Concerned about waste management, the government of Kazakhstan is planning to set up waste-to-energy plants across the country sometime next year to tackle the growing mountain of trash, according to Magzum Mirzagaliyev, who heads Kazakhstan’s ecology, geology, and natural resources agency.
With an aim to prevent existing ecology challenges, including those related to waste management, the government of Kazakhstan designed a document – the Environmental Code, which was approved by the country’s cabinet on Tuesday. The document is an initiative of the Kazakh President, Kassym-Jomart Tokayev and is based on the experience of the Kazakhstani public and businesses, as well as member-countries of the Organization for Economic Co-operation and Development (OECD).
Officials in Nur-Sultan hope that the Code will help increase the attractiveness of waste disposal activities for both local and foreign investors. Currently, only 14 percent of municipal solid waste is recycled in Kazakhstan due to low tariffs.
“With an aim to increase the depth of waste processing and attract investments, a new waste-to-energy mechanism is being implemented under the new Code,” Mirzagaliyev said Tuesday, according to a report by Kazinform.
“This is a method of burning waste, during which electricity is generated with the further transmission (sale) to the common electric networks. This will bring the level of processing and disposal of solid waste up to 30 percent, which corresponds to the average share in the European Union,” he added.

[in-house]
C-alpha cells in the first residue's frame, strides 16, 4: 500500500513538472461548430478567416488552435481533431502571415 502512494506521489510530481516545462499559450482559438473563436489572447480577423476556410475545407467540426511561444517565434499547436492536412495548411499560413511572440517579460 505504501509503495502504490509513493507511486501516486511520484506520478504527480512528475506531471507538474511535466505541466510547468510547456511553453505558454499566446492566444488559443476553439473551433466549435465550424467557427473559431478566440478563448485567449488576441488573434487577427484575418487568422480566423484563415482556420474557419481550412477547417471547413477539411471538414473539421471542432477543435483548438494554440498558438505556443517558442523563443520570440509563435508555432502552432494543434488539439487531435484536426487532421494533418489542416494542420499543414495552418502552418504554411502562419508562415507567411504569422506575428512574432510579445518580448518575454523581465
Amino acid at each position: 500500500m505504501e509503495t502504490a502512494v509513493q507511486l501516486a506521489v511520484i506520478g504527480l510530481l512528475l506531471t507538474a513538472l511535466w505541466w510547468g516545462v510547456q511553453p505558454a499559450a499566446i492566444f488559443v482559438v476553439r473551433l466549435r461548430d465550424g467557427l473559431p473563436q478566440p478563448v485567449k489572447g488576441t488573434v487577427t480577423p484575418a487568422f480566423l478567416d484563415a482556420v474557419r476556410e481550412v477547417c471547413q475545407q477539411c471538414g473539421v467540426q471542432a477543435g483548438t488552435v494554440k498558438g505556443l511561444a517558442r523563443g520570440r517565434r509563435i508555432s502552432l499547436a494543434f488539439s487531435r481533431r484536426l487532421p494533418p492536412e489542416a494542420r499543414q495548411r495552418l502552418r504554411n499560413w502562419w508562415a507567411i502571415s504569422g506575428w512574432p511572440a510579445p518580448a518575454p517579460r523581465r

Stretching between China and the Caspian Sea, Kazakhstan measures over 2.7 million square kilometers (1.05 million square miles), making it the world’s ninth-largest country. With a population of nearly 19 million, the country annually generates an average of 5-6 million tons of municipal solid waste.
Earlier this year, the government announced its intention to launch up to eight waste-to-energy plants, which are expected to bring at least $500 million to the industry over the next few years. The government, however, claimed that this method of waste disposal should not cause concern among environmental activists.
“Very strict requirements will be set regarding the environmental friendliness of the [waste-to-burn] plants when burning waste. In fact, these facilities can be safely called “green.” All of Europe works this way,” Mirzagaliyev said in November.
Waste-to-energy plants burn municipal solid waste (MSW), often called garbage or trash, to produce steam in a boiler that is used to generate electricity. Many countries use waste-to-energy plants to capture the energy in MSW. The use of waste-to-energy plants in some European countries and in Japan is relatively high, in part because those countries have little open space for landfills, and they have few energy resources. For example, in the United States, one ton of MSW burned in waste-to-energy plants generated about 474 kWh of electricity, or about the amount of electricity used by 16 U.S. households in one day, in 2016.
Meanwhile, more than 9,000 unauthorized solid waste landfills have been recently found in Kazakhstan, of which 2,700 have already been liquidated, according to the data compiled by the ecology, geology and natural resources agency.
In order to solve this issue, the government is going to launch phased garbage management – a sequence of measures aimed at preventing its formation, as well as reuse, recycling, and disposal.
“In order to reduce the number of unauthorized landfills, licensing will be introduced for the activities of enterprises involved in the processing and disposal of waste, as well as a notification procedure for waste collection organizations,” the head of Kazakhstan’s ecology, geology and natural resources agency said December 24.